Lung cancer survivor ready for the ride of his life

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Gary Brausen was diagnosed with lung cancer in 2011. He never smoked a day in his life, and secondhand smoke wasn’t a factor in his case either.

“It's not just smokers anymore,” Brausen said. “Secondhand smoke was a non-factor. We had no radon.”

On March 15, 2011, the lifelong athlete who watches his diet was diagnosed with cancer in his left lung. The father of two boys was in denial.

“I collapsed to the floor in shock and disbelief. Three separate oncologists agreed that my case was terminal,” Brausen said. “All I wanted to hear was a story of survival and there just wasn't any.”

With only a 16 percent survival rate, lung cancer kills more people than breast, colon and pancreatic cancers. And more and more new patients have stories similar to Brausen’s.

“There's a huge proportion of lung cancer that has nothing to do with smoking,” said Dr. Joseph Leach of the Virginia Piper Cancer Institute. “I would say probably even a quarter of lung cancer now has nothing to do with smoking.”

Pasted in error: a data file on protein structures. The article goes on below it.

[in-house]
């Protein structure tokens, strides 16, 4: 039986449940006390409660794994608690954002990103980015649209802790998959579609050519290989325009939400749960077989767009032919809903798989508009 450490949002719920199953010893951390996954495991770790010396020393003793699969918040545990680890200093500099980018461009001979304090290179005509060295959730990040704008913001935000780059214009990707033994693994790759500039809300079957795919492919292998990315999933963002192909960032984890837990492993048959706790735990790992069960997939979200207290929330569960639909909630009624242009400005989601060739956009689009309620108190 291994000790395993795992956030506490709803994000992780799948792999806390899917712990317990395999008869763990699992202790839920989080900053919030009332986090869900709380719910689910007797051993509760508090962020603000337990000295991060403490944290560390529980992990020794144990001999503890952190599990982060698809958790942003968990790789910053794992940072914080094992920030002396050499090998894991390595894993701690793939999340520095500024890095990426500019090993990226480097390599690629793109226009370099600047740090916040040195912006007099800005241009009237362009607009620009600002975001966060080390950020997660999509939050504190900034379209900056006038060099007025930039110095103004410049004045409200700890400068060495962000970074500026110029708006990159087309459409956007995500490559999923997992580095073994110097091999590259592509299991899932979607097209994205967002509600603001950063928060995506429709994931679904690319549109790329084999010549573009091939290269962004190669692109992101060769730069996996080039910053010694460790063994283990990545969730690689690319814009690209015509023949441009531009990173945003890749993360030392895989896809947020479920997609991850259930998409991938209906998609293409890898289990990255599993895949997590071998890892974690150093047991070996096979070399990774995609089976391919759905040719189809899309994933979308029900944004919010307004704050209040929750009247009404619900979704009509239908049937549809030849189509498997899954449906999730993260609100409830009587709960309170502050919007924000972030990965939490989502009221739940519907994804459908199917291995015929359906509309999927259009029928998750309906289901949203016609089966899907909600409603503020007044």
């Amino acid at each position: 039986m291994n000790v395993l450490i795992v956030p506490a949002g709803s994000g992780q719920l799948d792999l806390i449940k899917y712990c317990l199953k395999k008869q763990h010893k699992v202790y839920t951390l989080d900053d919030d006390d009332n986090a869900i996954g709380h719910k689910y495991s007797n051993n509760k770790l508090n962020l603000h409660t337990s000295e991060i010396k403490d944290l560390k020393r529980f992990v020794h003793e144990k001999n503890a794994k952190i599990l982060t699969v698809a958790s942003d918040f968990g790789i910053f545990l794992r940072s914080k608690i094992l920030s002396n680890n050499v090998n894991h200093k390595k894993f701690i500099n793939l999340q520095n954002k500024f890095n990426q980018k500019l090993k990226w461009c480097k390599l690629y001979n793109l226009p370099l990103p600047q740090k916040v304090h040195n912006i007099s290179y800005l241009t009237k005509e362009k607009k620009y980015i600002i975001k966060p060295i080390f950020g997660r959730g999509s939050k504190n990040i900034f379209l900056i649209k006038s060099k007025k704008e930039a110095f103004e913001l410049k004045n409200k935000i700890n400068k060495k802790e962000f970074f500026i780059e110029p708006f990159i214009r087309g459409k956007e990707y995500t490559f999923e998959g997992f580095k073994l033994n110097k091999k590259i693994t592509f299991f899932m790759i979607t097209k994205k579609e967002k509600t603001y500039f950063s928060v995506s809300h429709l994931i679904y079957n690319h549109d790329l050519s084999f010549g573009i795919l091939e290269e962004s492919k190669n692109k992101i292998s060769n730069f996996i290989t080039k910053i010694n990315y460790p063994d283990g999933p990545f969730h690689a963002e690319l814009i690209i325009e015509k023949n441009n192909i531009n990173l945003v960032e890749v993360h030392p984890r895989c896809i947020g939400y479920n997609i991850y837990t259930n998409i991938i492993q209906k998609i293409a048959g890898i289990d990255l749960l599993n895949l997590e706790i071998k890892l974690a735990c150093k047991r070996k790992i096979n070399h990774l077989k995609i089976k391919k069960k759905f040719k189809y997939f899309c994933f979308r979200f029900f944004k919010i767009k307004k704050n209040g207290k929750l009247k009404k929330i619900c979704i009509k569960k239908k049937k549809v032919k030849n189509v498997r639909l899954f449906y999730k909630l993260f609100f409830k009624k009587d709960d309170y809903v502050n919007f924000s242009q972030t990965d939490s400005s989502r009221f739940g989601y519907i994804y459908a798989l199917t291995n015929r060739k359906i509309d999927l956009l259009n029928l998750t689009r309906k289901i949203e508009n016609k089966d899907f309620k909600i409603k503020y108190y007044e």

Oncologists treated Brausen’s case as aggressively as they could. On April 7 that year, doctors removed the affected lung, and Brausen underwent intensive chemotherapy and radiation.

Four years later and down to one lung, Brausen is cancer free. But even at 60 to 70 percent of his original lung capacity, he’s riding his bike from White Bear Lake to Duluth to raise money for the Hope Foundation.

“To be that close to death and have it not happen -- it's a cool experience,” he said.

Even cooler, oncologists asked Brausen to speak at the annual lung cancer symposium to learn from him.

“I'd been through so much with those people and I could give something back to them,” Brausen said. “To be able to payback a little bit meant the world to me.”

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